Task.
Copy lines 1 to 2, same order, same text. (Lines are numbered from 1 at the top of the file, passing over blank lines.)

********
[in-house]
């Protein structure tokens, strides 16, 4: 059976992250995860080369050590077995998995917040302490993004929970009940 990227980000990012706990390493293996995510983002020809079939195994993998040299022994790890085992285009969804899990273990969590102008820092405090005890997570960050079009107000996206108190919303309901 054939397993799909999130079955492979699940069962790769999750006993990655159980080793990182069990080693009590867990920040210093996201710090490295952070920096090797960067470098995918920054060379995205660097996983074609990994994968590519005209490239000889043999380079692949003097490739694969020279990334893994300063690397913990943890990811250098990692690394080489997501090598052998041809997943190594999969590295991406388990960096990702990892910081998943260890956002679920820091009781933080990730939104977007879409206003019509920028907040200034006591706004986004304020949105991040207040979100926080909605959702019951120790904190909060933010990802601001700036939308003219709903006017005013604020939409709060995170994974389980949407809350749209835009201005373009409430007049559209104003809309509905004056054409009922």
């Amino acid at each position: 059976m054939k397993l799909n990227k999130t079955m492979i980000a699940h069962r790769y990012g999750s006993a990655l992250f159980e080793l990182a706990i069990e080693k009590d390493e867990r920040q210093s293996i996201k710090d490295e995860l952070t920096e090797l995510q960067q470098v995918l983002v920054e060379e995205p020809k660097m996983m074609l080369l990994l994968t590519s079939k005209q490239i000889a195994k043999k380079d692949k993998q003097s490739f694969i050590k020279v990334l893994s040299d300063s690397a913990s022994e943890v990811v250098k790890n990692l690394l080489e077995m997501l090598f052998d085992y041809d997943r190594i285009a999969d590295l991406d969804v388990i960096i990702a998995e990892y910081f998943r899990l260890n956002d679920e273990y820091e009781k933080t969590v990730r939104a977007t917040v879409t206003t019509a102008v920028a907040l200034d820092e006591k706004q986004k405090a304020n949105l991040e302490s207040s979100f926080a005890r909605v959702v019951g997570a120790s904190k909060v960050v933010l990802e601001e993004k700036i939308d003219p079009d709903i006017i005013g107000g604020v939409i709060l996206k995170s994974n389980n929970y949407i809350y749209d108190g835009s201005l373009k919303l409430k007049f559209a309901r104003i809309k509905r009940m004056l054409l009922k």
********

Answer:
[in-house]
């Protein structure tokens, strides 16, 4: 059976992250995860080369050590077995998995917040302490993004929970009940 990227980000990012706990390493293996995510983002020809079939195994993998040299022994790890085992285009969804899990273990969590102008820092405090005890997570960050079009107000996206108190919303309901 054939397993799909999130079955492979699940069962790769999750006993990655159980080793990182069990080693009590867990920040210093996201710090490295952070920096090797960067470098995918920054060379995205660097996983074609990994994968590519005209490239000889043999380079692949003097490739694969020279990334893994300063690397913990943890990811250098990692690394080489997501090598052998041809997943190594999969590295991406388990960096990702990892910081998943260890956002679920820091009781933080990730939104977007879409206003019509920028907040200034006591706004986004304020949105991040207040979100926080909605959702019951120790904190909060933010990802601001700036939308003219709903006017005013604020939409709060995170994974389980949407809350749209835009201005373009409430007049559209104003809309509905004056054409009922």